Home News Russians are pouring into Ukraine’s border. Nothing can stop them.

Russians are pouring into Ukraine’s border. Nothing can stop them.

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Last week, Russian troops crossed Ukraine’s northern border with great speed and force. Ukraine’s weak defenses were almost unable to stop the Russian army’s offensive. Some Ukrainian soldiers were caught off guard and retreated from their positions, while villages liberated nearly two years ago were suddenly and relentlessly bombarded, forcing hundreds to flee in scenes reminiscent of the early days of the war.

“They are cleaning the streets,” said Tetiana Novikova, 55, a retired factory worker. She said she nearly died on Friday when her village of Wovchansk came under heavy fire from Russian troops. She said that when she fled the village where she had spent her life, there was not a single Ukrainian soldier in sight.

The stunning incursion into the Kharkiv region exposed the challenges facing Ukraine’s exhausted and overstretched military as Russia ramps up its summer offensive. Russian forces across the border enjoyed a huge advantage in artillery shells and used air power, including fighter jets and heavy glide bombs, with disastrous consequences while Ukrainian air defenses were depleted.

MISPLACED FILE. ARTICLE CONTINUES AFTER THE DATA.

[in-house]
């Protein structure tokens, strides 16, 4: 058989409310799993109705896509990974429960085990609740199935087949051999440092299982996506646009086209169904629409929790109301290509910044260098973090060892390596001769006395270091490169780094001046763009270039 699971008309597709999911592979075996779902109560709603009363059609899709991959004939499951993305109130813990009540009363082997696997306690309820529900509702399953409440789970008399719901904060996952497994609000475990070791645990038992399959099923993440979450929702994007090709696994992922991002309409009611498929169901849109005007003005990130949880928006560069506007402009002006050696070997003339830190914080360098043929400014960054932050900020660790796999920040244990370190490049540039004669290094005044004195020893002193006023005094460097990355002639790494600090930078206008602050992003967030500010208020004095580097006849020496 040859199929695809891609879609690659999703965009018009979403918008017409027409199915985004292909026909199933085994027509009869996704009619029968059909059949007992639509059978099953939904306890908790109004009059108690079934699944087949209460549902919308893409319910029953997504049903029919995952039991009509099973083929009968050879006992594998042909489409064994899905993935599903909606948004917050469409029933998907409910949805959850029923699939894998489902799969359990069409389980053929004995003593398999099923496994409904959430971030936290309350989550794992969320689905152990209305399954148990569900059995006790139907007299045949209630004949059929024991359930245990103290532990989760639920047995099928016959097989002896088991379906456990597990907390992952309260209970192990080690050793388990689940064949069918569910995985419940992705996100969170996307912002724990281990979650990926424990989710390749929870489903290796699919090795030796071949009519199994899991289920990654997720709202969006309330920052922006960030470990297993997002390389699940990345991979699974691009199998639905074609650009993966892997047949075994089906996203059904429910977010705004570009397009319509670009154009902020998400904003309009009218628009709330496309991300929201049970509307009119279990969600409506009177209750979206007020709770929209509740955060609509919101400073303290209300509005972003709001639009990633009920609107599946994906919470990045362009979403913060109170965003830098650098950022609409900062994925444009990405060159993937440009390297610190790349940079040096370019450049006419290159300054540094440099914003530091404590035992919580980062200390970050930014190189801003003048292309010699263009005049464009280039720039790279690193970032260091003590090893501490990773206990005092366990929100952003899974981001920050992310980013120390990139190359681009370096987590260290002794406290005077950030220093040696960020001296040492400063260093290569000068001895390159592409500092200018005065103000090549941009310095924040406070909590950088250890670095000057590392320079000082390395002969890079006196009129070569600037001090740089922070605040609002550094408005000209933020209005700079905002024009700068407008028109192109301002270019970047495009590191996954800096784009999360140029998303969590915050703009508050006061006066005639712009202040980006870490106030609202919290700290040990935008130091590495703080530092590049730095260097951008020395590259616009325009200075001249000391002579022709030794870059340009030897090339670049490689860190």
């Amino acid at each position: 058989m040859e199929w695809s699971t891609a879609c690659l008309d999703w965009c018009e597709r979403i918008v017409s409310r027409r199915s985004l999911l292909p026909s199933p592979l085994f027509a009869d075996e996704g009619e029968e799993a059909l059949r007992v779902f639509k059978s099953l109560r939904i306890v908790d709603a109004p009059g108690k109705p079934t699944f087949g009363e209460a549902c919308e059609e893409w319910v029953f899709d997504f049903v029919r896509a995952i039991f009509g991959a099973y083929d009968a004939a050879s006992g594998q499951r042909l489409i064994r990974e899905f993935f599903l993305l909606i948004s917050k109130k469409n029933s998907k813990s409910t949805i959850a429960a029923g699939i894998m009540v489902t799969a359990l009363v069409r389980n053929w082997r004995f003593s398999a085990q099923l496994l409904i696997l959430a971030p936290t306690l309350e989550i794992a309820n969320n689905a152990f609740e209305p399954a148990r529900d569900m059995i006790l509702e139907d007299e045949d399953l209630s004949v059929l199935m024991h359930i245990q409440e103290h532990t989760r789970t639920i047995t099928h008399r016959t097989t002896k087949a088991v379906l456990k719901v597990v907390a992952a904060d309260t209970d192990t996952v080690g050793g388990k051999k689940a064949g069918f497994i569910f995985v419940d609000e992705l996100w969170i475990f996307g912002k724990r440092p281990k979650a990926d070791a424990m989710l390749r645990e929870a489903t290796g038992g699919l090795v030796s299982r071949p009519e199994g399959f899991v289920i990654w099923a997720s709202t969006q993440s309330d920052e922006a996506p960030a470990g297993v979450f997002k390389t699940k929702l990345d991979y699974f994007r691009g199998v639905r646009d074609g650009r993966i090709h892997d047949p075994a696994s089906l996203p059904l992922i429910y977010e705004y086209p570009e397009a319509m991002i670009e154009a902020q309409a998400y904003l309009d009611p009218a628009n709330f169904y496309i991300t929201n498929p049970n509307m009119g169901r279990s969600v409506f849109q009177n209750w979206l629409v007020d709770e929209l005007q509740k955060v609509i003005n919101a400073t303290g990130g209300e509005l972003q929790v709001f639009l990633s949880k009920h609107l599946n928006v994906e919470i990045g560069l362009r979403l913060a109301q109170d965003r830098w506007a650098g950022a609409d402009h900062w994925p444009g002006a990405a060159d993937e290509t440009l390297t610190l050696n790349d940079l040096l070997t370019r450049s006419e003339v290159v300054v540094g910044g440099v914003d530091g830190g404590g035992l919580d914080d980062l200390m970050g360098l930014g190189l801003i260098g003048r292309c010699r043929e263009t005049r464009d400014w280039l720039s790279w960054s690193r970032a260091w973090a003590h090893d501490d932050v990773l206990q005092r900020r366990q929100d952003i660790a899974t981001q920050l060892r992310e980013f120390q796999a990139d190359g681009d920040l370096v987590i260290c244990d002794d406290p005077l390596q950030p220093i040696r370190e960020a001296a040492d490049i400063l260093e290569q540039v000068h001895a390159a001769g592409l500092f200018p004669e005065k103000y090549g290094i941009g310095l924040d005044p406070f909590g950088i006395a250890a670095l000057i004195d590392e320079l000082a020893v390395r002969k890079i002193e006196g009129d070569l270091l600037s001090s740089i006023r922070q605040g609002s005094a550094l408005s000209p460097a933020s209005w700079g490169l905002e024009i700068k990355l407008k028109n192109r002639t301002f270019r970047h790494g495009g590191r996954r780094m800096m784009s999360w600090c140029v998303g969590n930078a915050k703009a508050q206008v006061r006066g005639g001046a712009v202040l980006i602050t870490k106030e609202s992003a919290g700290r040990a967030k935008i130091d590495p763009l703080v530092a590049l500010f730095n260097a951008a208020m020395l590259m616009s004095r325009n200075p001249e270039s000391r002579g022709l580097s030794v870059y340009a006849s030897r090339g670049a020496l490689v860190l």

Once across the border, Russian soldiers easily overran defenses such as trenches, mines and tank barriers, some of which the Ukrainian army said were inadequate or poorly constructed.

But the biggest challenge facing Ukraine’s military is its people. After more than two years of war, Ukraine’s army is struggling to raise enough soldiers to effectively defend its 600-mile front line, even as Russia’s military has mobilized thousands of new troops.

As the scale of Russia’s offensive became clear over the weekend, Ukraine’s military scrambled to divert troops from other areas of the front line rather than deploy reserves. The reason, Ukrainian officials say: There are very few reserves available for deployment.